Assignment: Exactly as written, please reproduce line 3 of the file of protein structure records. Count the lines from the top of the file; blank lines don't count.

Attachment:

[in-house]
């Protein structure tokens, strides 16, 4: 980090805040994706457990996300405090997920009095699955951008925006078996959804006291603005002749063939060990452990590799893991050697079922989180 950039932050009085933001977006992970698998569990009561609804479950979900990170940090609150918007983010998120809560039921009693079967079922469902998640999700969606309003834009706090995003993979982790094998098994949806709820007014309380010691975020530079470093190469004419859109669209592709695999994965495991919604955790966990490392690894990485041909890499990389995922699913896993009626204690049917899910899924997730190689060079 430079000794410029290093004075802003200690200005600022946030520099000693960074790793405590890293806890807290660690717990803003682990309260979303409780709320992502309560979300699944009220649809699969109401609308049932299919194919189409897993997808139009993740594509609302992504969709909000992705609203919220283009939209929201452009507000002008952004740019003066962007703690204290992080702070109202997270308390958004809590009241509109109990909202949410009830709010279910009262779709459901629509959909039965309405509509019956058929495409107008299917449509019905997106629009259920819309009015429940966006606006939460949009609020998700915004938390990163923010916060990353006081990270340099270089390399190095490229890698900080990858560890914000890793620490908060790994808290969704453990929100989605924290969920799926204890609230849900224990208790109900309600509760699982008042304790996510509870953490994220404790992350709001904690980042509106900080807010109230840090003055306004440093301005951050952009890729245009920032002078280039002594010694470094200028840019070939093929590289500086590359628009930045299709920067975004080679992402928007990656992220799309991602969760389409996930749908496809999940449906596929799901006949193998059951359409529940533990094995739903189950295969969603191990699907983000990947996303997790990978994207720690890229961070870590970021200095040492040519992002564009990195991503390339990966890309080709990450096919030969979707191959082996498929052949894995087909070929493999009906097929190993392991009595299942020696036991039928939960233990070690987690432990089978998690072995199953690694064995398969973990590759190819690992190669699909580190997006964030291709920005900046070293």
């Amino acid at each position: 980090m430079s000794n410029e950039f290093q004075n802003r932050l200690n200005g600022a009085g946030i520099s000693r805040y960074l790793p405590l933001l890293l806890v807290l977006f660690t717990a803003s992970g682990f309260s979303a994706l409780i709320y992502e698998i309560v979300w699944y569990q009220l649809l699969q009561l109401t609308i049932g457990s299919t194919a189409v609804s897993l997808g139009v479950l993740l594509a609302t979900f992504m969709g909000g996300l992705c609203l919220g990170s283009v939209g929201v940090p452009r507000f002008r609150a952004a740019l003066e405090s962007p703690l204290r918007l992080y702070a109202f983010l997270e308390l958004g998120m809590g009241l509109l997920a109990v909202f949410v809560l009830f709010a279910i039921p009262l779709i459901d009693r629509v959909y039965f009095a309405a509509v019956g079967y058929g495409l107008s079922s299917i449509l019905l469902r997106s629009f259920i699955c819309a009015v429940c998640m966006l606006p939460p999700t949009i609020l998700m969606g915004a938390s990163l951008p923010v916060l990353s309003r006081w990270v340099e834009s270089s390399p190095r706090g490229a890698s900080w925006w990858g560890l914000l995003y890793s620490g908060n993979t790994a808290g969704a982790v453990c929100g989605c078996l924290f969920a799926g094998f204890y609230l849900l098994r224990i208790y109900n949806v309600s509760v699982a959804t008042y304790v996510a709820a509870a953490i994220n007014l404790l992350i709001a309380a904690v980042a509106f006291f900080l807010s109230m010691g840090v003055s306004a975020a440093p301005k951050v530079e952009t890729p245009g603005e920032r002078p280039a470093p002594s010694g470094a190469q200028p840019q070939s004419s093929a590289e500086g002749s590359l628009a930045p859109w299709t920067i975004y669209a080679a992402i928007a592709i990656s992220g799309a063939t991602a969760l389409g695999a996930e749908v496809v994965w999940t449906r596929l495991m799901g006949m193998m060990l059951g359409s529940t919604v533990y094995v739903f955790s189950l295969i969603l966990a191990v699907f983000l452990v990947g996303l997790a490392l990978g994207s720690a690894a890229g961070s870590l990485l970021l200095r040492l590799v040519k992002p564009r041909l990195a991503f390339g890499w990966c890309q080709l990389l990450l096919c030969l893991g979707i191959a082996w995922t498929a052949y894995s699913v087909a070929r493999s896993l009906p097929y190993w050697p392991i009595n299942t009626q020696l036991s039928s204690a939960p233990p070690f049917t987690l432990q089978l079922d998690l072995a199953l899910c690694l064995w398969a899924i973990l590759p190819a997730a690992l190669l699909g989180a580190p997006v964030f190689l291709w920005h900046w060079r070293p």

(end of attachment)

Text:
């Amino acid at each position: 980090m430079s000794n410029e950039f290093q004075n802003r932050l200690n200005g600022a009085g946030i520099s000693r805040y960074l790793p405590l933001l890293l806890v807290l977006f660690t717990a803003s992970g682990f309260s979303a994706l409780i709320y992502e698998i309560v979300w699944y569990q009220l649809l699969q009561l109401t609308i049932g457990s299919t194919a189409v609804s897993l997808g139009v479950l993740l594509a609302t979900f992504m969709g909000g996300l992705c609203l919220g990170s283009v939209g929201v940090p452009r507000f002008r609150a952004a740019l003066e405090s962007p703690l204290r918007l992080y702070a109202f983010l997270e308390l958004g998120m809590g009241l509109l997920a109990v909202f949410v809560l009830f709010a279910i039921p009262l779709i459901d009693r629509v959909y039965f009095a309405a509509v019956g079967y058929g495409l107008s079922s299917i449509l019905l469902r997106s629009f259920i699955c819309a009015v429940c998640m966006l606006p939460p999700t949009i609020l998700m969606g915004a938390s990163l951008p923010v916060l990353s309003r006081w990270v340099e834009s270089s390399p190095r706090g490229a890698s900080w925006w990858g560890l914000l995003y890793s620490g908060n993979t790994a808290g969704a982790v453990c929100g989605c078996l924290f969920a799926g094998f204890y609230l849900l098994r224990i208790y109900n949806v309600s509760v699982a959804t008042y304790v996510a709820a509870a953490i994220n007014l404790l992350i709001a309380a904690v980042a509106f006291f900080l807010s109230m010691g840090v003055s306004a975020a440093p301005k951050v530079e952009t890729p245009g603005e920032r002078p280039a470093p002594s010694g470094a190469q200028p840019q070939s004419s093929a590289e500086g002749s590359l628009a930045p859109w299709t920067i975004y669209a080679a992402i928007a592709i990656s992220g799309a063939t991602a969760l389409g695999a996930e749908v496809v994965w999940t449906r596929l495991m799901g006949m193998m060990l059951g359409s529940t919604v533990y094995v739903f955790s189950l295969i969603l966990a191990v699907f983000l452990v990947g996303l997790a490392l990978g994207s720690a690894a890229g961070s870590l990485l970021l200095r040492l590799v040519k992002p564009r041909l990195a991503f390339g890499w990966c890309q080709l990389l990450l096919c030969l893991g979707i191959a082996w995922t498929a052949y894995s699913v087909a070929r493999s896993l009906p097929y190993w050697p392991i009595n299942t009626q020696l036991s039928s204690a939960p233990p070690f049917t987690l432990q089978l079922d998690l072995a199953l899910c690694l064995w398969a899924i973990l590759p190819a997730a690992l190669l699909g989180a580190p997006v964030f190689l291709w920005h900046w060079r070293p």